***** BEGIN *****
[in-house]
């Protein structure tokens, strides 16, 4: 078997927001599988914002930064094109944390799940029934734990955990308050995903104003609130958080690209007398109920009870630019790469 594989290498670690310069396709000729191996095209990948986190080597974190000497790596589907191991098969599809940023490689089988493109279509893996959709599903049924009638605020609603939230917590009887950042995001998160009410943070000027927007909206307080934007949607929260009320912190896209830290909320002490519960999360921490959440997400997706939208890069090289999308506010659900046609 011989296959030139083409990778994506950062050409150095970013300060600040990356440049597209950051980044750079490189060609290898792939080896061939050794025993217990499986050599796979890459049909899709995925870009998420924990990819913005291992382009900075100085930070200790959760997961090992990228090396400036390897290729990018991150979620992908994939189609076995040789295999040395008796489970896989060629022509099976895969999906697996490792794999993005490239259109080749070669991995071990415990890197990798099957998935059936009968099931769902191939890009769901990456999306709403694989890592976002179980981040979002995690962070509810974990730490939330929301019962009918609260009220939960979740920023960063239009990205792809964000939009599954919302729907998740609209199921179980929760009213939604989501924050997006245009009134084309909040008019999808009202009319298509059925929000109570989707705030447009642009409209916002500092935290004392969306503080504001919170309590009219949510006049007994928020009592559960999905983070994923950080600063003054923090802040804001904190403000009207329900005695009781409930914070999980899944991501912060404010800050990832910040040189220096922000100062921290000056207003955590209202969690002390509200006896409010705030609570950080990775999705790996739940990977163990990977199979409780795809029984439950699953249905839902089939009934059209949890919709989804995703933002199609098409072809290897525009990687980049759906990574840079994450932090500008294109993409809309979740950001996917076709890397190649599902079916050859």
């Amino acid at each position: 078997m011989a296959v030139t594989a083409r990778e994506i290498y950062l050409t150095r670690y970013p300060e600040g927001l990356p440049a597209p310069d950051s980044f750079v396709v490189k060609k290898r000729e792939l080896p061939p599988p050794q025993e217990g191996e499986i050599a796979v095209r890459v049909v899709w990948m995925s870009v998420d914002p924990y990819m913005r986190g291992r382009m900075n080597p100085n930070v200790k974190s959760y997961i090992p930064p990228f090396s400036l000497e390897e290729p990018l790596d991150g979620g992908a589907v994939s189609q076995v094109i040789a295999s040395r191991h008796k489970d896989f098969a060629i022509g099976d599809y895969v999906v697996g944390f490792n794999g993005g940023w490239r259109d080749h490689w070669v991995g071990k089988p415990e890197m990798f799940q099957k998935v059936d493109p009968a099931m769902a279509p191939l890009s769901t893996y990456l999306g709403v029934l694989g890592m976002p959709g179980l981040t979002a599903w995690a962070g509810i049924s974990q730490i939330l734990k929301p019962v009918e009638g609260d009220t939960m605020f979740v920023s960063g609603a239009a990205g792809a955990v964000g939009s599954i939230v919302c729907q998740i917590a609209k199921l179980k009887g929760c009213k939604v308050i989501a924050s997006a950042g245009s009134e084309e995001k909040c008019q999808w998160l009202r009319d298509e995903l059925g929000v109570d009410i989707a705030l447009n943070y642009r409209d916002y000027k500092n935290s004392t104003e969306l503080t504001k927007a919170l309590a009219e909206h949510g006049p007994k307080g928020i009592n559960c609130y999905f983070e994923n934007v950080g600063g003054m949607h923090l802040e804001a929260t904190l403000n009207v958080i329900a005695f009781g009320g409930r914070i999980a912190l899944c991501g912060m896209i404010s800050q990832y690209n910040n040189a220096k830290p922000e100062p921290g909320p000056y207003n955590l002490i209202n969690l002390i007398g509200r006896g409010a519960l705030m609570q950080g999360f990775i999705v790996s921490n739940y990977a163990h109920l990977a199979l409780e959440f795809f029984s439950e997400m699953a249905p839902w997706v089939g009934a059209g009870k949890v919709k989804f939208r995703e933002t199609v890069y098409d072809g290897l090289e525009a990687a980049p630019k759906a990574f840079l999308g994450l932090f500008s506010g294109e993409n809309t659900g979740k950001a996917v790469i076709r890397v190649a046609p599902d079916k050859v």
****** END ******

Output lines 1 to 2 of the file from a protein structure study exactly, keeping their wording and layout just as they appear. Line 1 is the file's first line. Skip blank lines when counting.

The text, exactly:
[in-house]
């Protein structure tokens, strides 16, 4: 078997927001599988914002930064094109944390799940029934734990955990308050995903104003609130958080690209007398109920009870630019790469 594989290498670690310069396709000729191996095209990948986190080597974190000497790596589907191991098969599809940023490689089988493109279509893996959709599903049924009638605020609603939230917590009887950042995001998160009410943070000027927007909206307080934007949607929260009320912190896209830290909320002490519960999360921490959440997400997706939208890069090289999308506010659900046609 011989296959030139083409990778994506950062050409150095970013300060600040990356440049597209950051980044750079490189060609290898792939080896061939050794025993217990499986050599796979890459049909899709995925870009998420924990990819913005291992382009900075100085930070200790959760997961090992990228090396400036390897290729990018991150979620992908994939189609076995040789295999040395008796489970896989060629022509099976895969999906697996490792794999993005490239259109080749070669991995071990415990890197990798099957998935059936009968099931769902191939890009769901990456999306709403694989890592976002179980981040979002995690962070509810974990730490939330929301019962009918609260009220939960979740920023960063239009990205792809964000939009599954919302729907998740609209199921179980929760009213939604989501924050997006245009009134084309909040008019999808009202009319298509059925929000109570989707705030447009642009409209916002500092935290004392969306503080504001919170309590009219949510006049007994928020009592559960999905983070994923950080600063003054923090802040804001904190403000009207329900005695009781409930914070999980899944991501912060404010800050990832910040040189220096922000100062921290000056207003955590209202969690002390509200006896409010705030609570950080990775999705790996739940990977163990990977199979409780795809029984439950699953249905839902089939009934059209949890919709989804995703933002199609098409072809290897525009990687980049759906990574840079994450932090500008294109993409809309979740950001996917076709890397190649599902079916050859």